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I love a good origination myth and was delighted to find that Restørsea, for which 41-year-old Gwyneth Paltrow has just been appointed as the new face, has a particularly amusing – and implausible – one.
Here goes: One day Restørsea’s boss, Patti Pao, just happened to be touring a Norwegian salmon hatchery. While this was doubtless a fascinating experience in its own right, eagle-eyed Patti couldn’t help noticing the workers’ “ageless hands”. Now, given than your average dock worker is not known for youthful looks, Patti was “mesmerized” and vowed to discover their secret. I bet at this point you can totally get why Gwyneth Paltrow is willing to be in Restørsea’s ads.
The secret turned out to be an enzyme in baby salmon that, when in contact with human skin, exfoliates and hydrates. The enzyme is the key ingredient in Restørsea’s “Vibransea Complex”. It all sounded a bit fishy to me.
Remembering, of course, that Gwyneth Paltrow loves sushi, I wondered whether eating super fresh salmon would simply do the trick. To give Restørsea the benefit of the doubt, I needed to take a closer look at Restørsea’s Rejuvenating Day Lotion SPF 30 ($150).
Baby salmon enzyme isn’t exactly listed in the ingredients for Restørsea’s Rejuvenating Day Lotion, but hydrolyzed roe is. Or fish eggs, to you and me. So the baby salmon is so young it isn’t even born. In good faith, I am assuming that the hydrolyzed roe used by Restørsea is from salmon (although, according to Wikipedia, the most common roe in Norway is from cod) as it is very high in omega 3 fatty acids.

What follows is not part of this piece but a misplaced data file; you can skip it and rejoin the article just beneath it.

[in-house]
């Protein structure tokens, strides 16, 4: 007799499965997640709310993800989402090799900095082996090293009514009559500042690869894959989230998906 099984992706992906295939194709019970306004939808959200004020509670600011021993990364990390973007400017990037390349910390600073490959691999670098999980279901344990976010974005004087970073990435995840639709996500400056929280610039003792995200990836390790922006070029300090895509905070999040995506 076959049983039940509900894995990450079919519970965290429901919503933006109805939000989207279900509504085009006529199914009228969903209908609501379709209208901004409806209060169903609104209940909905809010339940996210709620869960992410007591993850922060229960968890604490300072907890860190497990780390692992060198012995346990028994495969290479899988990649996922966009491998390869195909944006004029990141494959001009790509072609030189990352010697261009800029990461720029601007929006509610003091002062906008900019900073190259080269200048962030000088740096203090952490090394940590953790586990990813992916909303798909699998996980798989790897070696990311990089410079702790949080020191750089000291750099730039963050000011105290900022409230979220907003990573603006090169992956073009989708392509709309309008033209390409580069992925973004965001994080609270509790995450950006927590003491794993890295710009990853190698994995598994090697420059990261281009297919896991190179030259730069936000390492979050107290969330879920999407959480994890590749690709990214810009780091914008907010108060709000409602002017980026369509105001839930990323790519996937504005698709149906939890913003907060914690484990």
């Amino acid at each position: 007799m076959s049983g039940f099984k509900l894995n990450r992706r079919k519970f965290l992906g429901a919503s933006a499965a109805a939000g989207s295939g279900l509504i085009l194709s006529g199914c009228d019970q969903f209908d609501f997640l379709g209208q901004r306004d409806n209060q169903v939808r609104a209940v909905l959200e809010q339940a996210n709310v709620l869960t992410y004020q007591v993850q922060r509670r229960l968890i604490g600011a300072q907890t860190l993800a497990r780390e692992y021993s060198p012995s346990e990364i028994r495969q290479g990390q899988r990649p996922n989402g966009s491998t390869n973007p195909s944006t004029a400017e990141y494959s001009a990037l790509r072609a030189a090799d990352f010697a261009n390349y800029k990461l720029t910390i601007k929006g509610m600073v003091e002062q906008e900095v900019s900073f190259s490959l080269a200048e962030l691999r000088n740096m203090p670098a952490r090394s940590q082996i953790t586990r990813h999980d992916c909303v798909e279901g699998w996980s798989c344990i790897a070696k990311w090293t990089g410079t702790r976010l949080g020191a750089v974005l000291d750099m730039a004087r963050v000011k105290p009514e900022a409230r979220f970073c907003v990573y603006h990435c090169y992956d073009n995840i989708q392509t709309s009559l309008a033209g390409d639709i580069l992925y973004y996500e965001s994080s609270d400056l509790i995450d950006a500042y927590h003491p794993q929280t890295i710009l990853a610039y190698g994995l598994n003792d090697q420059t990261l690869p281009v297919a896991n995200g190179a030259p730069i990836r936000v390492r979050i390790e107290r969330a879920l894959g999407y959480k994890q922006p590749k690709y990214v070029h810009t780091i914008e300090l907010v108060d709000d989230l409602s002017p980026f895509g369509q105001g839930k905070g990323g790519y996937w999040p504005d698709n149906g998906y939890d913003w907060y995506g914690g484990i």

I’ve come across the fish roe as exfoliator theory before with a skincare line called LiftLab. Apparently, the enzyme acts as an exfoliator by mimicking skin enzymes and degrading corneodesmosomes, the “mortar” in the skin’s “bricks and mortar”. It is also the key ingredient in Dr Perricone’s Blue Plasma line.
My guess is that Restørsea’s Vibransea Complex also includes alaria esculenta and algin, both derived from seaweed. Algin has a myriad of industrial uses, notably for preventing ice cream from crystalizing and as a thickening agent. Alaria esculenta is a bit more interesting – an edible seaweed, studies have shown it to be able to protect against UV damage.
The only other ingredient of note is honeysuckle extract, an anti-inflammatory and antioxidant. It is sometimes used in skincare as a preservative, as honeysuckle has paraben-like qualities. Anyway, that’s about it for Restørsea’s Rejuvenating Day Lotion. Unless, you put a lot of faith in fish eggs, $150 seems like a lot to pay for this day lotion.
And, for my part, I still can’t overcome the logic of this ingredient. Restørsea says that the miracle enzyme is “released by salmon at birth”. Yet aren’t roe really pre-birth? Maybe the presence of Gwyneth Paltrow will cause the scales to fall from my eyes.
Active ingredient: Zinc oxide 20%. Other ingredients: Water, Dicaprylyl Ether, Glycerin, Cetearyl Olivate, Sorbitan Olivate, Hydrolyzed Roe, Ascorbyl Glucoside, Alaria Esculenta Extract, Algin, Caprylic/Capric Triglyceride, Citric Acid, Fragrance, Glyceryl Caprylate, Glyceryl Undecylenate, Honeysuckle Flower Extract, Honeysuckle Extract, Microcrystalline Cellulose, Sodium Citrate, Triethoxycapryl silane, Xanthan Gum